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Consumer Medicine

image of Consumer Medicine

The contributions in this book all address an important area relating to the delivery of medical services, namely the development of consumer medicine. The changing dynamics of consumer medicine are explored through two perspectives: genetic self-testing and cross-border medical treatment. Both genetic self-testing and cross-border medical treatment offer a number of opportunities, both for producers and consumers of goods and services. At the same time, however, a number of important questions arise as to the limits and regulations that should be in place to protect consumers and patients, and assure that the products and services that are being offered are of good quality and do not offer false or misleading information as to their efficacy or significance in helping patients and consumers. The role of the state and supra-national organizations is by no means self-evident within this changing environment in that on the one hand, this process has been supported by these same authorities, and on the other hand, they are also trying to control and limit the extent to which it develops and undermines their sovereignty. This dual role has created tensions between the development of consumer medicine and the consequences that authorities must deal with as a result of this development.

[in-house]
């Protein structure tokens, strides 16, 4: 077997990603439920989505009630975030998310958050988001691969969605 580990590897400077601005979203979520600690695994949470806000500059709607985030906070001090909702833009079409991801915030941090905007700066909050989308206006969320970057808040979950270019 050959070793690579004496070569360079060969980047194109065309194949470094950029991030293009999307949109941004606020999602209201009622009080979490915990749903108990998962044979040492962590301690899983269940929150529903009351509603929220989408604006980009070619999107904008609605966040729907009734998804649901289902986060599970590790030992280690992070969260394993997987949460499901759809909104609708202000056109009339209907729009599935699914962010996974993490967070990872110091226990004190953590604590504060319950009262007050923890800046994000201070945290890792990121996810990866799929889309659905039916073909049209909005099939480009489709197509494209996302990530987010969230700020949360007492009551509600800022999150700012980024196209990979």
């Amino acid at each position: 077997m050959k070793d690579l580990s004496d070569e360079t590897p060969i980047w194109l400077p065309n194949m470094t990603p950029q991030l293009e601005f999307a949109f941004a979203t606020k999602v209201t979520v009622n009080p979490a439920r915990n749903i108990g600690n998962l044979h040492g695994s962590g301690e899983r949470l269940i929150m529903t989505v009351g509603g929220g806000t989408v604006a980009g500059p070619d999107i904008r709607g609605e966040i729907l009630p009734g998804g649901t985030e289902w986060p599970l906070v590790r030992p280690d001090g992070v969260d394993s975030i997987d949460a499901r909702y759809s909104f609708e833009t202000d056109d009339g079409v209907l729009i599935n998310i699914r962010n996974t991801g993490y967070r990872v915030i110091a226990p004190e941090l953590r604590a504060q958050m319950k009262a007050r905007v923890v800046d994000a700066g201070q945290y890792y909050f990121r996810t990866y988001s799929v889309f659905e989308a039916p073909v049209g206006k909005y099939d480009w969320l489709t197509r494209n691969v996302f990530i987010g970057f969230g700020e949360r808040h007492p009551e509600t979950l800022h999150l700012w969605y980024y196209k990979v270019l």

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Consumer Medicine Challenges National Governance of Patient Rights

Consumer medicine has many dimensions. Services, patients, professionals and products cross borders. Even though concrete volumes are still unknown, it is an increasing phenomenon with both positive and negative implications. The positive is that people have a choice. The negative, related to treatments abroad, is that they escape national oversight and governance of health services which are built to serve the health system and its financing on the one hand, and to protect patients' rights on the other hand. The same applies for medical products ordered over the internet. European Union member states regulate pharmaceuticals and medical devices, but direct-to-consumer marketed genetic tests lack control.

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